The Weekly Roundup: a look at two recent decisions relating to accidents abroad



This week we look two recent decisions relating to accidents abroad: the first, a High Court decision on the assessment of damages under foreign law for a catastrophic Spanish cycling accident, and the associated costs considerations (a case where Matthew Chapman QC acted for the claimant); the second, a Court of Appeal decision which sets out the law on permission to serve out of the jurisdiction.

Assessing damages under the applicable law: When is an issue-based costs order appropriate?

Assessing damages under the applicable (foreign) law is rarely straightforward.

Even where the facts are uncomplicated, applying foreign practices, conventions and guidelines often leads to wildly different positions on which heads of loss are recoverable and in what amount. The result is that judgment awards will often comprise victories and defeats for both parties. Should the relative success of the parties be reflected in an issue-based costs order? The issue arises frequently in practice and was addressed in the recent decision of the High Court by Mr Justice Cavanagh in Scales v Motor Insurers’ Bureau [2020] EWHC 1749 (QB)

 The background

On 23 October 2015 the claimant, Martin Scales was gravely injured while cycling on the Camino de la Hoya in Almeria, Spain. His bicycle was struck by a car travelling in the opposite direction on the wrong side of the road. The driver of the car, Ms van de Plujim was uninsured and failed to stop at the scene. A claim for damages was brought against the MIB, which stood in the shoes of the Spanish Guarantee Fund pursuant to the EU Motor Insurance Directives.

Mr Scales succeeded at trial twice, first in a liability trial in 2018 (at which the Court found for Mr Scales on a 100% basis) and second, at an assessment of damages trial, at he was awarded damages of almost £540k.

The MIB nevertheless contended that the claim had failed in two respects. He had unsuccessfully advanced claims for care costs and future costs, which were outwith of the Spanish Baremo system. According to the MIB, these claims had failed by virtue of ‘established principles of Spanish law’ and had they not been pursued, the care expert evidence (which occupied a full day of trial) would not have been necessary. Whilst the claimant had beaten his Part 36 offer, the MIB argued that these failures were relevant to the assessment of costs both prior to and following the expiry of the relevant period of the offer.

CPR 44.2 sets out the Court’s general discretion as to costs. CPR 44.2(2) provides that the general rule is that the unsuccessful party will be ordered to pay the costs of the successful party, but that the Court may make a different order. CPR 44.2(4)(b) provides that in deciding what order to make about costs, the Court will have regard to all of the circumstances including whether a party has succeeded in part of its case, even if the party has not been wholly successful.

CPR 36.17(4) applies where the judgment against the defendant is at least as advantageous to the Claimant as the proposals contained in a claimant’s Part 36 offer. CPR 36.17(4) provides that the Court must, unless it considers it unjust to do so, award costs on the indemnity basis, and as well as an ‘additional amount’.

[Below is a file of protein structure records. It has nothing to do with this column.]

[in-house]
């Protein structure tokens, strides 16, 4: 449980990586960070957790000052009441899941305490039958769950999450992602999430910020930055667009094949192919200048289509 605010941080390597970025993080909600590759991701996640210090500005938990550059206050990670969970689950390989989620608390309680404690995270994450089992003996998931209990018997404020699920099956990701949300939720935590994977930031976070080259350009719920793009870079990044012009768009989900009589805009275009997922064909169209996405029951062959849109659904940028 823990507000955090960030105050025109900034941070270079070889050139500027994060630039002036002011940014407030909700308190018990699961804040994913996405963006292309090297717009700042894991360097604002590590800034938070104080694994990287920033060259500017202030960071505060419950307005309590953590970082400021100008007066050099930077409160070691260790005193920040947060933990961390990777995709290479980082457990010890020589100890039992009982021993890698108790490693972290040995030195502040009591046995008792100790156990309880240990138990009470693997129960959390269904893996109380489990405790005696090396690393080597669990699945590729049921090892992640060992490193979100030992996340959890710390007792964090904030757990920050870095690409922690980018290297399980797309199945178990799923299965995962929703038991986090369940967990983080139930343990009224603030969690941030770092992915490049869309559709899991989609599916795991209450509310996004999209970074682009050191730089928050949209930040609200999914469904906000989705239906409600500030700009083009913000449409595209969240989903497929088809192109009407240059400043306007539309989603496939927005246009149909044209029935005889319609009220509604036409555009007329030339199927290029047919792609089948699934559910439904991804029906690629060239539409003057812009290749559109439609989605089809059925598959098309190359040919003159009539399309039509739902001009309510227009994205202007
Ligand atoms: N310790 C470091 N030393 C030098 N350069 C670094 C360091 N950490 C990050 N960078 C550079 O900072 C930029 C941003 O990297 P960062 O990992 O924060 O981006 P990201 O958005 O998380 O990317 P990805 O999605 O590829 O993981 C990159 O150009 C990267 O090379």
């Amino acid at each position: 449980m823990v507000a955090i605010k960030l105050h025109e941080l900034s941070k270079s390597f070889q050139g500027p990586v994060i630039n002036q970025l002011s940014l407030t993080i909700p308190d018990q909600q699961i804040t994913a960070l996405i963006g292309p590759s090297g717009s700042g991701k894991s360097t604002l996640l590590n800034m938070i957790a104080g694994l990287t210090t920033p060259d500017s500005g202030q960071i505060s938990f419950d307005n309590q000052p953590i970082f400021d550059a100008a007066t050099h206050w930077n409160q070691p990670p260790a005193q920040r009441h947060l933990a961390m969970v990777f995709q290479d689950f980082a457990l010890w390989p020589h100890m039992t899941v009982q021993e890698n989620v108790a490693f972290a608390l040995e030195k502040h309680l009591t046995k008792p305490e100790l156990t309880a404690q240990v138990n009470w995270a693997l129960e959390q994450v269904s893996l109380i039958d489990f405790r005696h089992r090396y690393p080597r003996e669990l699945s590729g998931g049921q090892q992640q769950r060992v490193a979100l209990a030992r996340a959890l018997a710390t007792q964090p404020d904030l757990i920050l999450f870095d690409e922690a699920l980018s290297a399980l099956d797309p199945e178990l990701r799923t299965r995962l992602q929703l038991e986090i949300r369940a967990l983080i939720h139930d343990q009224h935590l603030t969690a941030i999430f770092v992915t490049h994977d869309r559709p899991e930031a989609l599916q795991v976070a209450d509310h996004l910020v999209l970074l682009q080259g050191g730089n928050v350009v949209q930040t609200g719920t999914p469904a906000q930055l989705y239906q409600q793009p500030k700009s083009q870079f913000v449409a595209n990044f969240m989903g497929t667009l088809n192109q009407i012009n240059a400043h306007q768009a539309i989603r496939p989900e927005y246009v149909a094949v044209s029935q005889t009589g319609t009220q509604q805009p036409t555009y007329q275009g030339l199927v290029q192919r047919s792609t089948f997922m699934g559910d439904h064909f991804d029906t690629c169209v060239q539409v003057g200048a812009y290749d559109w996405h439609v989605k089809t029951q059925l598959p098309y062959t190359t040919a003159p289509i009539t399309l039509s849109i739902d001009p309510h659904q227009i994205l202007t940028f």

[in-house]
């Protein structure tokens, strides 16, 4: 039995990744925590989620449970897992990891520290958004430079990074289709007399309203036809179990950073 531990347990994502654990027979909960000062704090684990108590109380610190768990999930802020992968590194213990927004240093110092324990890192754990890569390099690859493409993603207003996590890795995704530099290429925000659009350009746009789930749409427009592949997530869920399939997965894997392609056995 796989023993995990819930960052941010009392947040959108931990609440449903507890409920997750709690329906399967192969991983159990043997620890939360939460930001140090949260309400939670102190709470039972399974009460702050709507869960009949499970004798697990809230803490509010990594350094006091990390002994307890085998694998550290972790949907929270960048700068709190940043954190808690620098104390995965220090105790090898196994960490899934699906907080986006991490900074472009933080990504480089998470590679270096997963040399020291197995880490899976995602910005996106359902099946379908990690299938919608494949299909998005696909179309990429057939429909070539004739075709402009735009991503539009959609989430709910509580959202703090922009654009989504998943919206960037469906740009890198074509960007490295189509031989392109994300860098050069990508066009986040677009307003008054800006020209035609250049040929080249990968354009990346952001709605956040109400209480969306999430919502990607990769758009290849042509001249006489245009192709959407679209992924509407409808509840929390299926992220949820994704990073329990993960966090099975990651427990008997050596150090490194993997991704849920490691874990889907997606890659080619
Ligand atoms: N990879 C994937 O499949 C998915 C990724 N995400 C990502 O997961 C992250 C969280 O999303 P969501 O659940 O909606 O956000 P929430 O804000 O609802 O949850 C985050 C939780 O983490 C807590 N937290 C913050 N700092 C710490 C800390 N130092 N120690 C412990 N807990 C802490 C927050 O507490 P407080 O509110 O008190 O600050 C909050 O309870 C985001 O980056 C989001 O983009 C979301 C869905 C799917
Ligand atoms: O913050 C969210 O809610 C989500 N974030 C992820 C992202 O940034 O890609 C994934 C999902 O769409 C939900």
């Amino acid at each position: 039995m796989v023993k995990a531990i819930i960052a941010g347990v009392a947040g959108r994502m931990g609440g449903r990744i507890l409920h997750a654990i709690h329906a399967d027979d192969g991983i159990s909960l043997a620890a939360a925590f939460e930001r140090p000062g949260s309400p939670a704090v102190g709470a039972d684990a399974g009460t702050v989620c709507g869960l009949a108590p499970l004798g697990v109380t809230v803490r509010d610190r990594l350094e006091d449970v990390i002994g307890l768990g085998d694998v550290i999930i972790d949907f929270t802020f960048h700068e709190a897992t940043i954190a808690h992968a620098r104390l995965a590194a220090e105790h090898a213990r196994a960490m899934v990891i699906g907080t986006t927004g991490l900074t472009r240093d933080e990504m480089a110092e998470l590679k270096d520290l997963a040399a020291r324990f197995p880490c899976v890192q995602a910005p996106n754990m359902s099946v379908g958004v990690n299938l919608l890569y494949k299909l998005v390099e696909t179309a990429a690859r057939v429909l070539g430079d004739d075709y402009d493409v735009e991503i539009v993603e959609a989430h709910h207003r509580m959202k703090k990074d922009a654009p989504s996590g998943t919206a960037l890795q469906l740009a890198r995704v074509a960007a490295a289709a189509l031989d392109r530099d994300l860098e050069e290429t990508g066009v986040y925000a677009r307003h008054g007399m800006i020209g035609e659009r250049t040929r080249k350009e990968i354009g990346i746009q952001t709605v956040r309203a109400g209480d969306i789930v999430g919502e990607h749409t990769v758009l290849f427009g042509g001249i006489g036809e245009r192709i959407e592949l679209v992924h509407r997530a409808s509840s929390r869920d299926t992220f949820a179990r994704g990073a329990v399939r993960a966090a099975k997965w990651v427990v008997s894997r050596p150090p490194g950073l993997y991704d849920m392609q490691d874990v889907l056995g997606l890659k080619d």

The MIB invited the Court to disallow the entirety of the costs associated with the care expert evidence and a portion of the trial costs associated with that evidence and the basis that the issues on which the claimant had failed were relevant to CPR 44.2 and rendered the normal operation of CPR 36.17(4) ‘unjust’.

The decision

Cavanagh J referred to the decision of Stephen Jourdan QC, sitting as High Court Judge, in Pigot v Environment Agency [2020] EWHC 1444 (Ch), on the correct approach to issue-based costs orders:

(1) The mere fact that the successful party was not successful on every issue does not, of itself, justify an issue-based cost order. In any litigation, there are likely to be issues which involve reviewing the same, or overlapping, sets of facts, and where it is therefore difficult to disentangle the costs of one issue from another. The mere fact that the successful party has lost on one or more issues does not by itself normally make it appropriate to deprive them of their costs.

(2) Such an order may be appropriate if there is a discrete or distinct issue, the raising of which caused additional costs to be incurred. Such an order may also be appropriate if the overall costs were materially increased by the unreasonable raising of one or more issues on which the successful party failed.

(3) Where there is a discrete issue which caused additional costs to be incurred, if the issue was raised reasonably, the successful party is likely to be deprived of its costs of the issue. If the issue was raised unreasonably, the successful party is likely also to be ordered to pay the costs of the issue incurred by the unsuccessful party. An issue may be treated as having been raised unreasonably if it is hopeless and ought never to have been pursued.

(4) Where an issue based costs order is appropriate, the court should attempt to reflect it by ordering payment of a proportion of the receiving party’s costs if that is practicable.

(5) An issue based costs order should reflect the extent to which the costs were increased by the raising of the issue; costs which would have been incurred even if the issue had not been raised should be paid by the unsuccessful party.